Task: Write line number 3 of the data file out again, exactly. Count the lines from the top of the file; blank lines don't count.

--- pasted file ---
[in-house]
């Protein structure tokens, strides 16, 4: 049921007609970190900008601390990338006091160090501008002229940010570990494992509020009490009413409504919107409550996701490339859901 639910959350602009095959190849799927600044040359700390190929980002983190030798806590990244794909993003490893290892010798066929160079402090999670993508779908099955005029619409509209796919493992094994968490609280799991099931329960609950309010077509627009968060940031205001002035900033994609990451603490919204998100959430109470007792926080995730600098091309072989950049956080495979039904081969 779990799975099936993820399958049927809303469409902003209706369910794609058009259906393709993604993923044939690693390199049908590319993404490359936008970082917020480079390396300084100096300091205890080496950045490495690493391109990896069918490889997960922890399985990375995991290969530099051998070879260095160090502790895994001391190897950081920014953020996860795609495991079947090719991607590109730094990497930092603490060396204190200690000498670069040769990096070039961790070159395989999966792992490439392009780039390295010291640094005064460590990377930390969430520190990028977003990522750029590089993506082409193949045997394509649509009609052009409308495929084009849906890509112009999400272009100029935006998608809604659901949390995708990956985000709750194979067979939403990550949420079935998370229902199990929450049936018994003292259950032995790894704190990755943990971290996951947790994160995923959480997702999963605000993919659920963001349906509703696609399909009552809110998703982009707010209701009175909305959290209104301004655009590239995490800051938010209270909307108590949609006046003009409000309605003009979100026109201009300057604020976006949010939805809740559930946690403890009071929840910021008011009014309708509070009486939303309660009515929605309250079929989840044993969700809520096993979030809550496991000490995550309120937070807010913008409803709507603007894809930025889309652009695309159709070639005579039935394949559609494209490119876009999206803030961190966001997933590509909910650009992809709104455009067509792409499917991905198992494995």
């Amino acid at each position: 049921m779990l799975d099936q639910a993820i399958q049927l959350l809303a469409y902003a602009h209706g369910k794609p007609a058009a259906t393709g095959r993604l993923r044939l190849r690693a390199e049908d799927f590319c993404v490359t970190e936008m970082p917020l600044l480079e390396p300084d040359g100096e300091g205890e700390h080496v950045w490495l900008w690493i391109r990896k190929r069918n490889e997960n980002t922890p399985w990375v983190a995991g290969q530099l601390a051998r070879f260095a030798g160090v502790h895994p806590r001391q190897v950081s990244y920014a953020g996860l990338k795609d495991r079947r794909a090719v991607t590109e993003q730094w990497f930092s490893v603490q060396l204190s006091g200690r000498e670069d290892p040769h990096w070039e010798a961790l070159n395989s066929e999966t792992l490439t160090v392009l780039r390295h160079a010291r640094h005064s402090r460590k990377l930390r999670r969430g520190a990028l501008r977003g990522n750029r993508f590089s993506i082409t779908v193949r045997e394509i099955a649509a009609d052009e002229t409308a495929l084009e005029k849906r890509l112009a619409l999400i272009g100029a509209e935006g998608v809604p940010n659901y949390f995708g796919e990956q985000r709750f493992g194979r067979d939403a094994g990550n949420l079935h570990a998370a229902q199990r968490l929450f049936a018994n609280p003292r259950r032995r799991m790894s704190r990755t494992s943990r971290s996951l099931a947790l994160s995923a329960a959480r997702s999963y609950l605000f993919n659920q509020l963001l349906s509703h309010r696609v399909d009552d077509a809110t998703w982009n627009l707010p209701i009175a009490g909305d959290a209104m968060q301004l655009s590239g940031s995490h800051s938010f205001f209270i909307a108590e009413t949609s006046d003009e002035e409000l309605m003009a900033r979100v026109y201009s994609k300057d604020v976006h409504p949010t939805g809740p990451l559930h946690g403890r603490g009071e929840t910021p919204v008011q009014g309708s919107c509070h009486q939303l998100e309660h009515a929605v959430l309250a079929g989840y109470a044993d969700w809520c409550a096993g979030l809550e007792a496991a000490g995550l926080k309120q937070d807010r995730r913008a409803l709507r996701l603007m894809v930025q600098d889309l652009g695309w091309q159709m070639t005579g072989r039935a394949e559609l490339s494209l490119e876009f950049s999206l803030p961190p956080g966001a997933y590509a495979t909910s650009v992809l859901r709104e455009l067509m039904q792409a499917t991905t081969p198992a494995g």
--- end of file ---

């Amino acid at each position: 049921m779990l799975d099936q639910a993820i399958q049927l959350l809303a469409y902003a602009h209706g369910k794609p007609a058009a259906t393709g095959r993604l993923r044939l190849r690693a390199e049908d799927f590319c993404v490359t970190e936008m970082p917020l600044l480079e390396p300084d040359g100096e300091g205890e700390h080496v950045w490495l900008w690493i391109r990896k190929r069918n490889e997960n980002t922890p399985w990375v983190a995991g290969q530099l601390a051998r070879f260095a030798g160090v502790h895994p806590r001391q190897v950081s990244y920014a953020g996860l990338k795609d495991r079947r794909a090719v991607t590109e993003q730094w990497f930092s490893v603490q060396l204190s006091g200690r000498e670069d290892p040769h990096w070039e010798a961790l070159n395989s066929e999966t792992l490439t160090v392009l780039r390295h160079a010291r640094h005064s402090r460590k990377l930390r999670r969430g520190a990028l501008r977003g990522n750029r993508f590089s993506i082409t779908v193949r045997e394509i099955a649509a009609d052009e002229t409308a495929l084009e005029k849906r890509l112009a619409l999400i272009g100029a509209e935006g998608v809604p940010n659901y949390f995708g796919e990956q985000r709750f493992g194979r067979d939403a094994g990550n949420l079935h570990a998370a229902q199990r968490l929450f049936a018994n609280p003292r259950r032995r799991m790894s704190r990755t494992s943990r971290s996951l099931a947790l994160s995923a329960a959480r997702s999963y609950l605000f993919n659920q509020l963001l349906s509703h309010r696609v399909d009552d077509a809110t998703w982009n627009l707010p209701i009175a009490g909305d959290a209104m968060q301004l655009s590239g940031s995490h800051s938010f205001f209270i909307a108590e009413t949609s006046d003009e002035e409000l309605m003009a900033r979100v026109y201009s994609k300057d604020v976006h409504p949010t939805g809740p990451l559930h946690g403890r603490g009071e929840t910021p919204v008011q009014g309708s919107c509070h009486q939303l998100e309660h009515a929605v959430l309250a079929g989840y109470a044993d969700w809520c409550a096993g979030l809550e007792a496991a000490g995550l926080k309120q937070d807010r995730r913008a409803l709507r996701l603007m894809v930025q600098d889309l652009g695309w091309q159709m070639t005579g072989r039935a394949e559609l490339s494209l490119e876009f950049s999206l803030p961190p956080g966001a997933y590509a495979t909910s650009v992809l859901r709104e455009l067509m039904q792409a499917t991905t081969p198992a494995g």